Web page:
(Above: Detail from a large acrylic-on-canvas painting, “View Point #3,” by Eugene artist Jon Jay Cruson, part of a show at the White Lotus Gallery)
By Randi Bjornstad
At this point in his “art-is-my-life” career, Jon Jay Cruson is in a phase of painting vividly colored, geometric landscapes, and the fruits of that labor are on the walls of the White Lotus Gallery through Nov. 28 in a show called “Interpretation of the Landscape.”
Cruson’s career has had many previous phases, each one as meticulously pursued in technique and output as the one before and the one after.
He ticks off a list of “phases,” starting with pencil drawing that went on to lithographic prints, from there to coastal paintings. He followed that with ocean paintings in oil mixed with acrylic on redwood before turning to creating large redwood freestanding room screens, some with beautiful woodwork on one side and painting on the other.
Then it was back to a series of stream paintings in northern California — “I was fascinated by the water’s surface and also what was on the stream bed, so for a number of years I did a lot of large stream paintings, usually acrylic on canvas or masonite,” Cruson recalled — before returning to his study and interpretation of landscape.
“My career seems to go in sections of about 10 years,” he said. “I paint five days a week, usually in the afternoon and evening — the morning is mine to socialize — and I usually take a break in the winter to travel.”
He often chooses Oaxaca in Mexico for that, “because it’s a place I can afford as an artist, and the food and the people are wonderful,” Cruson said. “It’s a place that really grounds me.”
His interest in vast landscapes is grounded in his earliest years growing up in northern California, in the Sacramento Valley, specifically in Yolo County in the small city of Woodland, about 15 miles northwest of the state capital.
“I left there when I was 17, when I graduated from high school and came to the University of Oregon,” Cruson said. “For some reason, there was a huge percentage of kids from my high school who wanted to go to the University of Oregon.”
That was back in the days “when you could get a degree in anything and still get a job and make a living,” he said. “But art was what I wanted to do. I got my bachelor of science in art and then did a master’s of fine arts in painting and printmaking.”
During the 1960s, he spent 19 months in the U.S. military, having been drafted three months short of his 27th birthday, when his draft status would have ended.
“When I got out, I traveled all over the United States to try to figure out what everything was about,” he said.
That was when Cruson’s “art-is-my-life” philosophy began to take hold.
He had become enamored of the printmaking process, with its combination of mechanical tasks, the challenge of mastering inks and acids and the art involved in pulling a print.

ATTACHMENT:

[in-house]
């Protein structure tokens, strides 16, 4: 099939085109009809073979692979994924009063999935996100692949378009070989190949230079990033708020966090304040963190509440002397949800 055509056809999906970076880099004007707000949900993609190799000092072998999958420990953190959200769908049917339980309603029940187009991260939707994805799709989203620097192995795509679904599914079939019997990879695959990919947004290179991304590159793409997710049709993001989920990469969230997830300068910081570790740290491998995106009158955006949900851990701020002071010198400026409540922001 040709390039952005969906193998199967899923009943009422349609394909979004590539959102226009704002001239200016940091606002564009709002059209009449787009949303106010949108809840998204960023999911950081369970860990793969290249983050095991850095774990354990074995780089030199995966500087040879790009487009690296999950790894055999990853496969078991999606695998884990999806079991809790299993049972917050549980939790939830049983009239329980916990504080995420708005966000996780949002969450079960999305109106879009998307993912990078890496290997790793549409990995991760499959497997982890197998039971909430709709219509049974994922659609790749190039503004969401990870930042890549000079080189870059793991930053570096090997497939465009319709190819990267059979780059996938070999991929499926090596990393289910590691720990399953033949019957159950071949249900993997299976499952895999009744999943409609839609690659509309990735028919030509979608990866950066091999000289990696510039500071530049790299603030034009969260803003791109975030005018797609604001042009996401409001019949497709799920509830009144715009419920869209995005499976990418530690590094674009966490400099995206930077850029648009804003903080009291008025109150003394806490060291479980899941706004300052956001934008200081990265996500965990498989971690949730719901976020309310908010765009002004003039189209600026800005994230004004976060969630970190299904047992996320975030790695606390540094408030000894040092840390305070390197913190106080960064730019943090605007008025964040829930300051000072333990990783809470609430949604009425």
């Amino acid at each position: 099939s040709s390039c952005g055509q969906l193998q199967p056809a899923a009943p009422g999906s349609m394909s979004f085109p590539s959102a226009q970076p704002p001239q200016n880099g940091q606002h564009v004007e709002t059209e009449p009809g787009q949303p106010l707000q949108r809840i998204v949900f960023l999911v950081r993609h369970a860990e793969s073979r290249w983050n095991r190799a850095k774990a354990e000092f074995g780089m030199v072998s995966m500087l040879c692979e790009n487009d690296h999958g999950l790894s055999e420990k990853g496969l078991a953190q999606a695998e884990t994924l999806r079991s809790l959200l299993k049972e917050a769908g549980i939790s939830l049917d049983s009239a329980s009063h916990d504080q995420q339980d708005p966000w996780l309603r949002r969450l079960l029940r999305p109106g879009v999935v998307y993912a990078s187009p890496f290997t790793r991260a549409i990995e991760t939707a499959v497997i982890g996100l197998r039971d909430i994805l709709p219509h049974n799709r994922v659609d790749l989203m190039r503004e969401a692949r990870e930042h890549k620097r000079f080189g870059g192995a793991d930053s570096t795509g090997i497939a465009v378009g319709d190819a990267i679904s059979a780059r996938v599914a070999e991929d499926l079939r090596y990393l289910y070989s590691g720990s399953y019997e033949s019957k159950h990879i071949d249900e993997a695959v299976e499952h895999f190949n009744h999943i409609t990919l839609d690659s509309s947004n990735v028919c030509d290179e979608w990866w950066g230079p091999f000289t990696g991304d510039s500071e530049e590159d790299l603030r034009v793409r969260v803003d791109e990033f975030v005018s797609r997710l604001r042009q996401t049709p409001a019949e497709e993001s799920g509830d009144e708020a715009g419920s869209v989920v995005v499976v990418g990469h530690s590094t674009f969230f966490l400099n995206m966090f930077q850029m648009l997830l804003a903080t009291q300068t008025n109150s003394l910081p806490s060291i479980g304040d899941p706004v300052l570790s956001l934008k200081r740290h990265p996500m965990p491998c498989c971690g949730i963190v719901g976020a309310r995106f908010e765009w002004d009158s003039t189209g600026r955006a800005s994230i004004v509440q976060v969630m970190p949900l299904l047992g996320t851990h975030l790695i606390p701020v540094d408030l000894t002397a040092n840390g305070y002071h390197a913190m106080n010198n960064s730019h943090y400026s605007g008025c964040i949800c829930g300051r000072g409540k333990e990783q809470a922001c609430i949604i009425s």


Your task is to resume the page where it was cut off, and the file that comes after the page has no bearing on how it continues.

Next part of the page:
He got permission to spend a summer at Oregon State University working on his printmaking, “and at the end of the summer the head of the department had been watching my work, and he said he had a one-year position teaching drawing, design and painting and asked if I wanted to do it,” Cruson recalled.
His work that year, sharing a studio with master printmaker John Rock, led to a long-term friendship and artistic relationship.
“He did his work, and I did mine, and when it was time to make his prints I would crank the press for him and the other way around when I was doing my prints.”
There were lean years, Cruson admitted, but they were worth it. His first big break came when he met Betty and John Gray — John Gray developed Salishan Lodge on the Oregon coast among many other projects such as Sunriver near Bend and John’s Landing in Portland — and the couple had become important philanthropic figures in Oregon in the areas of arts, education and social services.
“I happened to be introduced to them because of my artwork, and Betty asked me if I was showing my work anywhere else,” Cruson said. “I said ‘no,’ and she offered that I could have one- or two-month shows at Salishan, and during that time I would also have a room and food while I painted. That basically started things for me.”
His artistic “phases” generally change “when I feel that I’m starting to repeat myself instead of finding new challenges and accomplishments,” Cruson said. “When that happens, I stop and turn to something else.”
His landscape phase has been interesting for what he has learned about the natural lay of the land.
“Being out in the field gives such a different perspective,” Cruson said. “Sometimes I’m standing at the top of a hill looking down, and other times I’m at the bottom, looking up. I try to paint what I have seen in a way that brings the two perspectives together.”
He gets his ideas sometimes by combining pieces of entirely different landscapes that he has seen, and that’s part of the reason he gives his paintings vague titles such as “Distance” or “A Quiet Road.”
“Sometimes people look at my paintings and say, ‘Oh, I know exactly where that is,’ when it’s actually a composite of several places,” he said. “But I want them to be able to imagine the places they know in my paintings, so that’s why I name them the way I do.”
Cruson has created hundreds of paintings during his career, but unlike some artists who develop emotional attachments to their work, he said he doesn’t.
“For me, painting is for the process,” Cruson said. “Certain pieces work better than others, but I think nothing of painting over an existing painting if I feel like it, and I don’t feel strongly about letting go of a piece of work.
“It’s doing it and enjoying the creativity of it that’s important to me,” he said. “To me, the final result is not what is precious.”
Interpretation of the Landscape
When: Through Nov. 28
Where: White Lotus Gallery, 767 Willamette St., Eugene
Hours: 10 a.m. to 5:30 p.m. Tuesday through Saturday
Information: 541-345-3276 or wlotus.com